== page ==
American Standard offers high-quality and affordable toilets. This low-flow toilet gives you the option of using either a partial flush or a full flush with the press of an actuator button on top of the toilet tank. It features an elongated toilet bowl for added comfort and power wash rims that keep bacteria, mildew, and mold at bay.

Pros:

  • Elongated bowl design for comfort
  • Quick installation process
  • Comes with an easy-to-use push button actuator
  • Elegant design
  • EPA WaterSense labeled
  • 1.0 GPF for partial flush and 1.6 GPF for full flush

Cons:

  • It doesn’t come with a seat

Are low-flow toilets worth it?

Low-flush toilets conserve water and limit a home’s impact on the environment. While low-flow toilets can be  more expensive to install and maintain, they can save you money over time.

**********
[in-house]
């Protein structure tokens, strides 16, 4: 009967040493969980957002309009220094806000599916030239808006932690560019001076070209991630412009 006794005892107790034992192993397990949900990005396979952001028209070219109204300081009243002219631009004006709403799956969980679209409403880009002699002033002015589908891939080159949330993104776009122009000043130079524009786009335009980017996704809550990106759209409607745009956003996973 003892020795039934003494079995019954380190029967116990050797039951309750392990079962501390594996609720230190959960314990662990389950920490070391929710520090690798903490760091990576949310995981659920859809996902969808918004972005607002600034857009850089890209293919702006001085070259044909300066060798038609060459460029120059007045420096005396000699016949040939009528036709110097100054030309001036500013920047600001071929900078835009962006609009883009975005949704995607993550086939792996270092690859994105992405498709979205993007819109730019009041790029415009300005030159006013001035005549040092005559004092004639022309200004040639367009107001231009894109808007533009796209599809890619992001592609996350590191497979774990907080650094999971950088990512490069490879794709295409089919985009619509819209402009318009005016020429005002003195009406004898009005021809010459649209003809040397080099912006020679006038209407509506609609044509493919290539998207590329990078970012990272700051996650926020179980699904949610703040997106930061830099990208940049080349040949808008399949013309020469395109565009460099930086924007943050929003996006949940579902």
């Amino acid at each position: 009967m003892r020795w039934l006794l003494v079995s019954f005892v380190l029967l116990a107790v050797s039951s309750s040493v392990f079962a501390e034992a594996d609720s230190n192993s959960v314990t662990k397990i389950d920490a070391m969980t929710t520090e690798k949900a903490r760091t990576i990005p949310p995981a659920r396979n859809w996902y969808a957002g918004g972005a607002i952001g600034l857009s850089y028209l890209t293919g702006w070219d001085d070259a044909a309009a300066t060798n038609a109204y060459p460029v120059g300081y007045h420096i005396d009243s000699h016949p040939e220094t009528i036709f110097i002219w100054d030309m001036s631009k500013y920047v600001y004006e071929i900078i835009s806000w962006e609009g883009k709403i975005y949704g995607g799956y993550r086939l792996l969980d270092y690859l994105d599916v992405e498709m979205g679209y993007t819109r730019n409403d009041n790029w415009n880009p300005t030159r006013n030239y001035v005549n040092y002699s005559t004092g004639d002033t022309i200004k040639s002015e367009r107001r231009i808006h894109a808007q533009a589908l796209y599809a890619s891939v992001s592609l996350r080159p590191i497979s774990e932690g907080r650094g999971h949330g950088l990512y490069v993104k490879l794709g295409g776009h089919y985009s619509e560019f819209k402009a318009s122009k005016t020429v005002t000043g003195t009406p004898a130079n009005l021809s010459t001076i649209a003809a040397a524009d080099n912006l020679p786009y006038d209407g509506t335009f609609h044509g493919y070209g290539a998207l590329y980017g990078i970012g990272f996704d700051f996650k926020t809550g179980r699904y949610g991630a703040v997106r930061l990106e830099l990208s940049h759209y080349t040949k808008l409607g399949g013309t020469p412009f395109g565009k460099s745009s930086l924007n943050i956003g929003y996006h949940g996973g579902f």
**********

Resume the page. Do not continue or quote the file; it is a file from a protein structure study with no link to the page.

Frequently asked questions

Do low-flow toilets smell?

If there isn’t enough water to push waste through the sewer system, the sewage can cause a blockage and cause odors. However, properly functioning low-flush toilets will not smell.

Are low-flow toilets OK to use with septic systems?

Yes, low-flow toilets are used by homeowners that don’t have a residential sewage system and are ideal for cutting down on the amount of water that enters the septic systems.

Are low-flow toilets good for the environment?

Yes, low-flush toilets help reduce how much water you use when flushing a toilet, thus conserving more water and saving you money in the long run.